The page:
I do not agree that the dept goes how the chief goes.. Or should I say it does not have to be that way. Sure higher level decisions and policy ect lies there but......Concentrating on the "older" members you speak of is the path of most resistance sometimes. Simply said you have to spark the interest of the younger members that are hungry for leadership and training. Find the hidden talents in those people, show them the fire you have for the job and make sure you give them the ability to chase the knowledge and desire to learn the job. Stop concentrating on winning over the "older guys" they have been there for a while it’s time for you to persist and take the dept training down the path you would like to see. Start slower and then gain momentum and don’t stop. When the chief shuts down a training idea scale it down some then present it again. Don’t be so quick to judge the reasoning for the no answer find what the chief needs to make it a yes.

Good luck
Any person who is an agent of change will face the challenges you are facing. It kinda goes with the territory unfortunately. I have been in that spot several times. The older personnel, who typically are resistant to change, must have the opportunity to see the value in the change you are promoting. The reason they are resistant is because, in their own perspective, the way things are has worked. Why fix it if it ain't broke is their way of looking at it. There are a few ways to approach this.

One way is to identify the unofficial leader of that group, bring them into your circle. Sell that person on your concept, be willing to let them "argue" their way to your point of view. Meaning, be willing for healthy debate over a pot of coffee in a neutral environment. As they argue, you can patiently point out the benefits of your changes. They may not even appear to come to your point of view during the initial conversations but they eventually will see how your changes will help your organization. This method will seem tedious but in the end it will actually save you headache. Once you get this person won over, the rest will less resistant. It is important that as they talk to you that you present your desire to help your personnel. You want to make your people better, you want them to be safer, more proficient.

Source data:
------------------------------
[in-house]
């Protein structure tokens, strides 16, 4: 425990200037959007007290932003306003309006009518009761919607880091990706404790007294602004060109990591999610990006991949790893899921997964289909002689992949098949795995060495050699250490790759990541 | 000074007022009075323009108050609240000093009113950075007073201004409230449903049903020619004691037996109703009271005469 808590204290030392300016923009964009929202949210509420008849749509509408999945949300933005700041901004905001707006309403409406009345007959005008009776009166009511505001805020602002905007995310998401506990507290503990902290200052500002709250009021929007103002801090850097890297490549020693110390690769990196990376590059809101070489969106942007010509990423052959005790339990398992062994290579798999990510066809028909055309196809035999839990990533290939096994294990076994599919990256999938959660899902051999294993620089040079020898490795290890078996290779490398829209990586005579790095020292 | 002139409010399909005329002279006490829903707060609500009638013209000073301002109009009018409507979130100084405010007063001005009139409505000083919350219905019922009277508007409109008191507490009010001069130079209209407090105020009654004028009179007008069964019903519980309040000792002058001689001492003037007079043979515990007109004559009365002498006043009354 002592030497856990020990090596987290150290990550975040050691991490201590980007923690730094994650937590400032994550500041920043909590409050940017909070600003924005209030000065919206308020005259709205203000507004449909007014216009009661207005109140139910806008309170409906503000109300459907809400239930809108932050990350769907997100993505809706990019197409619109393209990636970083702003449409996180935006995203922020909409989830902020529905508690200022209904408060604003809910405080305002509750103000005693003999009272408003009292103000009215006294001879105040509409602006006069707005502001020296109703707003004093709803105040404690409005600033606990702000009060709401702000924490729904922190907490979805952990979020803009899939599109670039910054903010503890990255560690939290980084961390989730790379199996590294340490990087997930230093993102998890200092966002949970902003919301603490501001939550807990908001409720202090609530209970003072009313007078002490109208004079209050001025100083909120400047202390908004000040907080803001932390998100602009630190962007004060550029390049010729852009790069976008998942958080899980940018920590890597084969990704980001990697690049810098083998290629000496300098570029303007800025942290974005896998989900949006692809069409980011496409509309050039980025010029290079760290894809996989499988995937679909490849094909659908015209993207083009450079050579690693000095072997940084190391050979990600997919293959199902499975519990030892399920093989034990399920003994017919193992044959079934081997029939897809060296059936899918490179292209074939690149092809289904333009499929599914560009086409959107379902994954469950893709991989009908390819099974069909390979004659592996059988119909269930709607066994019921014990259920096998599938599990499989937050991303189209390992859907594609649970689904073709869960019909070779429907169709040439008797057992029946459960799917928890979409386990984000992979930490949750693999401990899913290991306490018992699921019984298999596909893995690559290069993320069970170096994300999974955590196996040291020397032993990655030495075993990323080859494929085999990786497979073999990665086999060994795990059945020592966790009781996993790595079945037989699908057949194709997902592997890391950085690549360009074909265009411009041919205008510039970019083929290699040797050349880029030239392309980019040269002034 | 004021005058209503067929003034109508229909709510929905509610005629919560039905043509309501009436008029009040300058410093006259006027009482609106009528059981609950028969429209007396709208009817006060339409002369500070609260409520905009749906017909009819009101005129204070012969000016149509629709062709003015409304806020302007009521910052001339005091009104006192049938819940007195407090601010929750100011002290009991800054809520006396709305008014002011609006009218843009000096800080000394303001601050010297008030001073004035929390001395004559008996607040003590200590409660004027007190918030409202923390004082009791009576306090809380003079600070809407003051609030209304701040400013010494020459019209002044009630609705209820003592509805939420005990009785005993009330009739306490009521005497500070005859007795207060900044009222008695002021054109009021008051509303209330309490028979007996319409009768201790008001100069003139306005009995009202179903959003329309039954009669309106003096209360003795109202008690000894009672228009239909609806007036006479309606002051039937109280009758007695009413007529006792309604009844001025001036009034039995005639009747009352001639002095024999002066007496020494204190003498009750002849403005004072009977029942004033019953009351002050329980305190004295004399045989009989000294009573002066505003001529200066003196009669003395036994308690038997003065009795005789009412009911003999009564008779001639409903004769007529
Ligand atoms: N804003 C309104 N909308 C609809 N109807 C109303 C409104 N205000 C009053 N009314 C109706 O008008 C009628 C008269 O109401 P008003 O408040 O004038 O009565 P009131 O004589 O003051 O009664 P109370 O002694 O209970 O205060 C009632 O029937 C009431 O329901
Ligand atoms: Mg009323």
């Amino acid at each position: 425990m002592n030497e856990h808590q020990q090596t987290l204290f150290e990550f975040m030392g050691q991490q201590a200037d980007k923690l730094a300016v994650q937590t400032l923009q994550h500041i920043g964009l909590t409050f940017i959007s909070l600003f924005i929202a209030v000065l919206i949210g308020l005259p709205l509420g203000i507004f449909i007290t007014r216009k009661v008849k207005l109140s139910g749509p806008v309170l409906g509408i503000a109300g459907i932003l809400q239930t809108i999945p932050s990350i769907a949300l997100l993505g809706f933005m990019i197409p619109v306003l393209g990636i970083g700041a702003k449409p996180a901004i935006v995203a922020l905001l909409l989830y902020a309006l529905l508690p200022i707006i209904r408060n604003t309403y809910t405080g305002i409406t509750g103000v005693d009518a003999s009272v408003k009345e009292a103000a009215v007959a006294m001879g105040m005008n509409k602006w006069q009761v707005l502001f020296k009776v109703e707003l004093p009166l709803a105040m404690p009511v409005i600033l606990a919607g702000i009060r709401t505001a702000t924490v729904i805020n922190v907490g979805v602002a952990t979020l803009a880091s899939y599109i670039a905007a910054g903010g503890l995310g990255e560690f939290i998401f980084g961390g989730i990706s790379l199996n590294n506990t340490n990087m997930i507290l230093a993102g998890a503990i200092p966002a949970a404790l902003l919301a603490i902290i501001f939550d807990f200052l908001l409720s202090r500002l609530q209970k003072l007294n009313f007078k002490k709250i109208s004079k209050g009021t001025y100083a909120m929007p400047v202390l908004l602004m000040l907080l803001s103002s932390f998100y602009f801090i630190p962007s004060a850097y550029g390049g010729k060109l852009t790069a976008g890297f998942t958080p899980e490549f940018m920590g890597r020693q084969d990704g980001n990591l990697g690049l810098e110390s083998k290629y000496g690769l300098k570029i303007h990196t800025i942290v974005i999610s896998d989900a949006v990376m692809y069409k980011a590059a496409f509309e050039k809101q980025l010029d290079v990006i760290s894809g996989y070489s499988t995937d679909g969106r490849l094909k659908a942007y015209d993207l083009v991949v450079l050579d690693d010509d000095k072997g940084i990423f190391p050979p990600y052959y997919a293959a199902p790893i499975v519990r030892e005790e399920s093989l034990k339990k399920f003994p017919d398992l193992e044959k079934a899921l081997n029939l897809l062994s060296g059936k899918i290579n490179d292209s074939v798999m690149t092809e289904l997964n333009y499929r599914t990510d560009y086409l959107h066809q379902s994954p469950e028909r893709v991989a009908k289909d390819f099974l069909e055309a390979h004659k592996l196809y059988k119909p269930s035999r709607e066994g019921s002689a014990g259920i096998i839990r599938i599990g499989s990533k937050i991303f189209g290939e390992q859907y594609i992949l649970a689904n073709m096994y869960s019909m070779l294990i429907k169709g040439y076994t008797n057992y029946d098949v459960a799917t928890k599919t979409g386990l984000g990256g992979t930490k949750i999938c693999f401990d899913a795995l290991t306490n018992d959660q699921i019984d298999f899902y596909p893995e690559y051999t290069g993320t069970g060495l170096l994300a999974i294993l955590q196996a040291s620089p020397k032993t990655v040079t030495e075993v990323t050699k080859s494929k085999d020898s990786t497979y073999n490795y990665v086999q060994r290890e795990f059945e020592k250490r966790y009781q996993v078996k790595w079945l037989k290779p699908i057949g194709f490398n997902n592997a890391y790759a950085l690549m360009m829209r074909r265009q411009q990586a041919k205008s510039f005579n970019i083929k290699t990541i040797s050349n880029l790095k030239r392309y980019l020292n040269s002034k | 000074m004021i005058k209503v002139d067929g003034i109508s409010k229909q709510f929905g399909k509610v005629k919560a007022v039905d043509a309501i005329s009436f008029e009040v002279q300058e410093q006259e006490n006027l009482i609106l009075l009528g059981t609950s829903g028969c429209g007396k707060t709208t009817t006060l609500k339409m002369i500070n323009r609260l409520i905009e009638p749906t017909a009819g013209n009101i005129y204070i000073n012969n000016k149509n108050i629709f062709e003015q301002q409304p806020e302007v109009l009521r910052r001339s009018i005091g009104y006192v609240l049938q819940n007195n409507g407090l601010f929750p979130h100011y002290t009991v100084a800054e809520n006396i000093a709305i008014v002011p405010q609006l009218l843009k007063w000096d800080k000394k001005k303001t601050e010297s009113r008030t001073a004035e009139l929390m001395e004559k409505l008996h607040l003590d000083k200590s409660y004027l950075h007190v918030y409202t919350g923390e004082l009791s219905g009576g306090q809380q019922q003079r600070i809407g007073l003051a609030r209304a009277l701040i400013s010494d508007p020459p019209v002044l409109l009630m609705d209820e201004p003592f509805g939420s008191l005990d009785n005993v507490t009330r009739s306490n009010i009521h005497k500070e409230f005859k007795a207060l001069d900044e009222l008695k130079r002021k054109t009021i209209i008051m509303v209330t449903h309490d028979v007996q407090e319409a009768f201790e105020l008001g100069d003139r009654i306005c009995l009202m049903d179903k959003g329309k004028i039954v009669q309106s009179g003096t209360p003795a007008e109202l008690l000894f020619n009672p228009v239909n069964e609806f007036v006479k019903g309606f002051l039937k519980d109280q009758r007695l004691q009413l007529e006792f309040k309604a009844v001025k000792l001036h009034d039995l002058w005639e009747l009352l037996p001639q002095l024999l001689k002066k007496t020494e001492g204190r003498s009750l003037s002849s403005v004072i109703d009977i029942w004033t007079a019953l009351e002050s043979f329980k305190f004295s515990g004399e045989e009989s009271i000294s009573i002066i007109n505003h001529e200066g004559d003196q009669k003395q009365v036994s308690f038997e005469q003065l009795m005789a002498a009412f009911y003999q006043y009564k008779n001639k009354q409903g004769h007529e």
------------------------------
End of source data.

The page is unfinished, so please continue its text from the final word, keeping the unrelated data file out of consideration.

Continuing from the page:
Whatever you do, do not try to sell your concept based on what you believe are defiencies. Your people probably think they are doing an exceptional job and your criticisms will be viewed as if you think they are currently performing at a sub standard level. It is better to show your idea as "taking it to the next level". You may already be doing that, it will just take some time for it to sink in for them.

Points to bring up to older hands: "Let's try to leave the department, better then we found it." The legacy approach. "The younger firefighters don't have the opportunities to fight as much fire." This will cause them to look outside of their own situation.

Also, be willing to listen during their arguments, they may actually be right. If they are, you need to be willing to compromise. The wisdom of the older hands may reveal a very good reason as to why your department didn't go the route you are suggesting sooner. Understand their point of view, then they'll be willing to understand yours.

Rome wasn't built in a day and changing a persons mind is often times harder then building a city. Keep the faith and don't get discouraged.
Hey Mike,

Nice to hear from you. I would love to join your HR group as well as some of the others you offer. Just joined yesterday and am still trying to figure out some of the logistics of the sight. 1.5 months to go until the assessment center for my Capts. test. Probably won't be hearing too much from me until the end of June. After that I will get active in discussions. Thanks, Evan
Good luck on the test Evan. I'm sure you'll do great.